Hosted by Jen Dayton
Hosted by Jen Dayton

I am pleased to report that this week we have some of our tried and true elements back.  Also, please note that there will not be a YAWYR next week.  We are gone all week at Book Expo America or as I like to call it, Christmas in May.  This is Publishing’s big trade show for the year and it is where we learn all about what we need to be excited about for the year to come.  So while we will be quiet next week, rest assured that we are still ferreting out Book Goodness for you.  This week we have Crazy Cat Neighbor, boys and obits, WW II, some mental illness, England, and the myth of having it all.

Let us begin!

Erin is currently watching The Details with Tobey Maguire and Laura Linney.   “I am almost at a loss for words when it comes to describing this film. Jeff and Nealy have what appears to be the perfect marriage. They have just celebrated their 10th anniversary and are busy caring for their blonde, curly-haired baby. All is not as it seems to be though as Nealy has lost all sexual desire for her husband. As Jeff (Tobey Maguire) channels his energy into caring for the perfect lawn by chasing away a family of raccoons, he sets off a chain reaction of infidelity, blackmail, and all-out craziness. Laura Linney plays their crazy cat lady neighbor and her performance is hilarious and totally out-of-this-universe. I have decided once and for all though that I just do not like Tobey Maguire. Sorry!”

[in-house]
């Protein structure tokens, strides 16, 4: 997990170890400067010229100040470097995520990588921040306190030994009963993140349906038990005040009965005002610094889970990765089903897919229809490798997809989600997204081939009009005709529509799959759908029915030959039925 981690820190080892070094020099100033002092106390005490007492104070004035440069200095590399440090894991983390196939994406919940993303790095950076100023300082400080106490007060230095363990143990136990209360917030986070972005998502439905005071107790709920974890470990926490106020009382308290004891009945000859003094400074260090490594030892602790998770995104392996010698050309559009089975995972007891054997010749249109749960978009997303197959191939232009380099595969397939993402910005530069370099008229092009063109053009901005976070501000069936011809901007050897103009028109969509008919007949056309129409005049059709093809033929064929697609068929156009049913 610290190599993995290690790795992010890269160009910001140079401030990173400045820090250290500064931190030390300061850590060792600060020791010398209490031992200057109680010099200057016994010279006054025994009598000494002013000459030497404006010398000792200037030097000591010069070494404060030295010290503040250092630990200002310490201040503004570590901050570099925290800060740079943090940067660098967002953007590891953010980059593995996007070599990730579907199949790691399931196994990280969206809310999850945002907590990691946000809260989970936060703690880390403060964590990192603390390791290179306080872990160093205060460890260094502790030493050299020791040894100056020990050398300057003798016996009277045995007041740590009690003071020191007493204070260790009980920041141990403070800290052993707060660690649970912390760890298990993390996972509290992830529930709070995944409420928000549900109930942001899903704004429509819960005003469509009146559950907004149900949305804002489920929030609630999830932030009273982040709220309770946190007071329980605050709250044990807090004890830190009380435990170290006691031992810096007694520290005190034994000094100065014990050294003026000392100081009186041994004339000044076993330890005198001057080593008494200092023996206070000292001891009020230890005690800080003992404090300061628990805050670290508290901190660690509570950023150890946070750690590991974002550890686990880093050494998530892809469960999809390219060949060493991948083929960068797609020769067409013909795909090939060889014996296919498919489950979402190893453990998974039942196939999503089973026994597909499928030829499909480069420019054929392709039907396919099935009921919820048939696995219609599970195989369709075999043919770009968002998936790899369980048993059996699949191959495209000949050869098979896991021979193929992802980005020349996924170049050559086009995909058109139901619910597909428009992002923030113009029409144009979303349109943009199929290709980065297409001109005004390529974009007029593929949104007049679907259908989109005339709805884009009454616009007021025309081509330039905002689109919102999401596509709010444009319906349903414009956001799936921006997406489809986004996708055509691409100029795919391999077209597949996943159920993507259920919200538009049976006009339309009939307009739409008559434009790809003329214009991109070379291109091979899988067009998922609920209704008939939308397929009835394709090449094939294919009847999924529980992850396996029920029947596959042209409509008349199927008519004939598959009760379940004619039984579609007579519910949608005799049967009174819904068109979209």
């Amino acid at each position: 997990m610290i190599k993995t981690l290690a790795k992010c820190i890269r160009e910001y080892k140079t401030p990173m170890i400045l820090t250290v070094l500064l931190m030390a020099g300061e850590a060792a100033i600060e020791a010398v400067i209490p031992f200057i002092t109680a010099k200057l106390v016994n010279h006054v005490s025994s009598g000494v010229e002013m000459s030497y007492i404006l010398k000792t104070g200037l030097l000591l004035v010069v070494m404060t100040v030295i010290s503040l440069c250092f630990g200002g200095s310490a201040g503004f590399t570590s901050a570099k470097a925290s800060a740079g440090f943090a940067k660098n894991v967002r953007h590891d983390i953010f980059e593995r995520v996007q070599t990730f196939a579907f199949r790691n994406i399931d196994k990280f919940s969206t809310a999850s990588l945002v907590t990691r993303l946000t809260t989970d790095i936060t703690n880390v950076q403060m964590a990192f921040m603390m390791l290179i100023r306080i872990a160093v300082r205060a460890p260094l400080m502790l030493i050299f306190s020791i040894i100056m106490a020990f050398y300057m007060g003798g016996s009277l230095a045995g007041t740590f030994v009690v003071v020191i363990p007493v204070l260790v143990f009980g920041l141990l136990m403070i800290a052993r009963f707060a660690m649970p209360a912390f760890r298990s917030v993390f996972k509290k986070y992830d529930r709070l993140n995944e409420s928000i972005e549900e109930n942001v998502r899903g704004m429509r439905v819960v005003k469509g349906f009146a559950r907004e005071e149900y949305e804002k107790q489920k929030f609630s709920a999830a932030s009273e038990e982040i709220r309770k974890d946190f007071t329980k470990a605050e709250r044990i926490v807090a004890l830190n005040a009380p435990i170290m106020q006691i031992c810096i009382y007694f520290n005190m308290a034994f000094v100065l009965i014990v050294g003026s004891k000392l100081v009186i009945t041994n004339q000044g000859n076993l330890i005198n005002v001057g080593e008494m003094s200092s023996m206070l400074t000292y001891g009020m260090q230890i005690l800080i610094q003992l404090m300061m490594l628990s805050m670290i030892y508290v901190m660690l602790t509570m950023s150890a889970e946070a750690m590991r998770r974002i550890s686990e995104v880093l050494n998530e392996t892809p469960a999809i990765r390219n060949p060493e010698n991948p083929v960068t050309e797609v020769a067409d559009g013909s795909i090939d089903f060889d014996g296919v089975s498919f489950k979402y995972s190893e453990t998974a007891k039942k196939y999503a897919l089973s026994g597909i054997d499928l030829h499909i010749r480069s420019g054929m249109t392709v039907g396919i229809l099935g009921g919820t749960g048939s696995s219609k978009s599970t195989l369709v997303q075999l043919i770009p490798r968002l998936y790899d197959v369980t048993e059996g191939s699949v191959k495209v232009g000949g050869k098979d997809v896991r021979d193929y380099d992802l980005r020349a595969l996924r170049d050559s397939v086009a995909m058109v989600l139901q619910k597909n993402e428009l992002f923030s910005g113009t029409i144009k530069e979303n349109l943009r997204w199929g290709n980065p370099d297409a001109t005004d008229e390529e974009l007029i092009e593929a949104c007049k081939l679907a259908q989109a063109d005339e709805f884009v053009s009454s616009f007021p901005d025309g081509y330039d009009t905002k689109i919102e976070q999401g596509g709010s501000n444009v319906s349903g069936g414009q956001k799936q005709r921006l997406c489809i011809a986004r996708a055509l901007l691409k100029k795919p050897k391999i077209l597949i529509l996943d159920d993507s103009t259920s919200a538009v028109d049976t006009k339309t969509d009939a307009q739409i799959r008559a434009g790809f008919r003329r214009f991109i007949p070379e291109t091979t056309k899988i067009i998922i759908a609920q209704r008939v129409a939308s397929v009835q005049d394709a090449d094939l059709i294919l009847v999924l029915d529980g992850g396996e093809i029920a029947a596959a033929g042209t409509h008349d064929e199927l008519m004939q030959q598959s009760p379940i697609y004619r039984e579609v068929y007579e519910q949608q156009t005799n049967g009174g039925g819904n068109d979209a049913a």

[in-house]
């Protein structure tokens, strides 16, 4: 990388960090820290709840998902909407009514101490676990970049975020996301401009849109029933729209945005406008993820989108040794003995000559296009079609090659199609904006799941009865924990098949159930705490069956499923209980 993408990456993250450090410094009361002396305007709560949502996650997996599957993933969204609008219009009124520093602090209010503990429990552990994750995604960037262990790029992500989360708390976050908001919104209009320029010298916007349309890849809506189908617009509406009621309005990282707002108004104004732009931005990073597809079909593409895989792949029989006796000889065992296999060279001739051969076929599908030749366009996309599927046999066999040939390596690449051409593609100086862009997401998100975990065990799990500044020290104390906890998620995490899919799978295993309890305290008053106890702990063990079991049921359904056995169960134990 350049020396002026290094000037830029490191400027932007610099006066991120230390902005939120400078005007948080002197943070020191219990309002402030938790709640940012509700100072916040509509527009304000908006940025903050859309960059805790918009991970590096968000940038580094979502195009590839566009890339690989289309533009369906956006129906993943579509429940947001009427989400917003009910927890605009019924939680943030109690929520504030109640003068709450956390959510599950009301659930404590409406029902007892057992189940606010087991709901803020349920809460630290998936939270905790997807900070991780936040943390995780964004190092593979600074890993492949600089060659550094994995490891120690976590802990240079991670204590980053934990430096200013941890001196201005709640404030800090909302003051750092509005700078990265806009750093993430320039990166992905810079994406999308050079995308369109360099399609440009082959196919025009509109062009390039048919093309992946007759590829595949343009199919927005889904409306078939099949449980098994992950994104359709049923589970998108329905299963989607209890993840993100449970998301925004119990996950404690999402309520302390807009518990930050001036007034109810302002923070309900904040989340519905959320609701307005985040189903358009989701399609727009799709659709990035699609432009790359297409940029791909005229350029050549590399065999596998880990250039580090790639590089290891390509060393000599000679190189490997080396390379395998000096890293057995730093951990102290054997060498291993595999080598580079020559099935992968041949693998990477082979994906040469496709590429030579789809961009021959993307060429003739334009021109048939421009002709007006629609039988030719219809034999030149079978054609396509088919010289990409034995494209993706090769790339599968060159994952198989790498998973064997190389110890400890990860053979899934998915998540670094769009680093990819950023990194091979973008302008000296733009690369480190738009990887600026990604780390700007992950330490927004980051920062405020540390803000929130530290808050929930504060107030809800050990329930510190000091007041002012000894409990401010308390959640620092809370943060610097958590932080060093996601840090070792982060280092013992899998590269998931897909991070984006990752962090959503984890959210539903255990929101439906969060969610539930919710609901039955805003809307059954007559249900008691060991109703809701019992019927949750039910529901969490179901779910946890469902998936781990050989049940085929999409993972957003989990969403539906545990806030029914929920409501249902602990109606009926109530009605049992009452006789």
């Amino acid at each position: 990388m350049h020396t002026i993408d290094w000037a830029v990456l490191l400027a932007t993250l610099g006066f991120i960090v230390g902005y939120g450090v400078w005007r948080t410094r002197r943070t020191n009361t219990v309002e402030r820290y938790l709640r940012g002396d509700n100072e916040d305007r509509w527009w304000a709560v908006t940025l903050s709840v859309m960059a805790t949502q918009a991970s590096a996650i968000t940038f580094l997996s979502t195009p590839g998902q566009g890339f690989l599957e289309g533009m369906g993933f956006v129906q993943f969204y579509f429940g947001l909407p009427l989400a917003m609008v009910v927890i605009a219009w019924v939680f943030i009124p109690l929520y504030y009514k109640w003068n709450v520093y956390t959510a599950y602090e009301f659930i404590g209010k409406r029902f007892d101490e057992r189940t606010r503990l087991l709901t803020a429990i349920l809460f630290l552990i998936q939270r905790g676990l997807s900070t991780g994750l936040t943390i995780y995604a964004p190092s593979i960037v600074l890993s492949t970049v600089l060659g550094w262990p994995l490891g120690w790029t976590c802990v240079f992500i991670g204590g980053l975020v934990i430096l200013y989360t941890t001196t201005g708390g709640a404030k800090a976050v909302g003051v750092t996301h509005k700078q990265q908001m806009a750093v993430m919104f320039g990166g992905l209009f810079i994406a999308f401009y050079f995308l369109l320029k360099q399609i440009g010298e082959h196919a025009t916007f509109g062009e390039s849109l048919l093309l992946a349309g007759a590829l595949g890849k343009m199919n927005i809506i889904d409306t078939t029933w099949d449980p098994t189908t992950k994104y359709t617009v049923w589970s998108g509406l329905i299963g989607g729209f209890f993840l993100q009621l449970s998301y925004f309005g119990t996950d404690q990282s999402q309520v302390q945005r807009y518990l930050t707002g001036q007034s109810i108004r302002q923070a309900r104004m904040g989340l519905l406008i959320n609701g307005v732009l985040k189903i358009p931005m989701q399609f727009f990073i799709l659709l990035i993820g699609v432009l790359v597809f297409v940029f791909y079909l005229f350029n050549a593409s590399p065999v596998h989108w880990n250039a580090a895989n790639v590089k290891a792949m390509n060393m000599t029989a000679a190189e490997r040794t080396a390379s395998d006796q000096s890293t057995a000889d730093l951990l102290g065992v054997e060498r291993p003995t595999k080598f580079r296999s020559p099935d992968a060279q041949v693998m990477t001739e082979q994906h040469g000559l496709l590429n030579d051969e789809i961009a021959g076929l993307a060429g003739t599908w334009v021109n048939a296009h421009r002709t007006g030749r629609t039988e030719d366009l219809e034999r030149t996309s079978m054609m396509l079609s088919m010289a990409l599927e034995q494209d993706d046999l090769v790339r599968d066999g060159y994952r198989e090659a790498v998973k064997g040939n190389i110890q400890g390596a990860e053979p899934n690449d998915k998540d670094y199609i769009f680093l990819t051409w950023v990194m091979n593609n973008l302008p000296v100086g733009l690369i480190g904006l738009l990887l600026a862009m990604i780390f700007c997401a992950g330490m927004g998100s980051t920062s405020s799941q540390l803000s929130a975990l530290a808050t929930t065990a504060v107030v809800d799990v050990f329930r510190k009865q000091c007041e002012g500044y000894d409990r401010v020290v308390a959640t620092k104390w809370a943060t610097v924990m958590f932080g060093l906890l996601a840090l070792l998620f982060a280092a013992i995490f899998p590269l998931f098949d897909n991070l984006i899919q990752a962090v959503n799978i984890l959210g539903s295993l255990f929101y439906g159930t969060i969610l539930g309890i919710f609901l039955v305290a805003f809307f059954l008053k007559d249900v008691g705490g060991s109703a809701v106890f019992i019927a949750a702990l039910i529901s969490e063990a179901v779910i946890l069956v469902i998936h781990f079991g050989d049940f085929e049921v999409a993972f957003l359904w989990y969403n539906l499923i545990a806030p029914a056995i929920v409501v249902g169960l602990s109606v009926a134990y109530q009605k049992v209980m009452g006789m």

Jeanne is being reassuringly normal.   Two things at once.  That’s our Jeanne.  “In the car I am listening to The Burgess Boys by Elizabeth Strout who won a Pulitzer Prize for Olive Kitteridge in 2009. So I have great hopes for this novel because I loved that short story collection. Both books are set in Maine, Strout's home state. I also want to discover why the author chose to title the book The Burgess Boys (Jim and Bob) and left out the sister (Susan) who, from the beginning seems to be integral to the story; besides being a twin. The boys, both lawyers now in New York City are called home to the small town in Maine where their sister has stayed. I am expecting some emotional sibling rivalry.  I am reading The Obituary Writer by Ann Hood, mostly because I am fascinated by reading actual obituaries and I love the circa 1920 cover photograph. Once again, JFK's life provides material for a storyline, as the modern-day main character, Claire struggles with a life-changing decision on the day of his inauguration. The story alternates between two time periods with Claire in the sixties and back to Vivien, the obituary writer, in the twenties. I like how Vivien wants to write about who a person was, rather than what they did. This is my first read of this author, but so far it is easy to keep turning pages.”

Stephanie is working on her TBR (that’s To Be Read for the Uninitiated) pile.” Finally read Code Name Verity by Elizabeth Wein and really liked it. It was much more complex than I had expected (that’s what I get for underestimating YA!) and refreshingly original, a hard trick to pull off in a WWII book.  It has great crossover potential, especially for readers who liked The Book Thief. I’d love to attend a book group discussion about it; we could talk about just the characters and their motives for hours, let alone the rest of it!”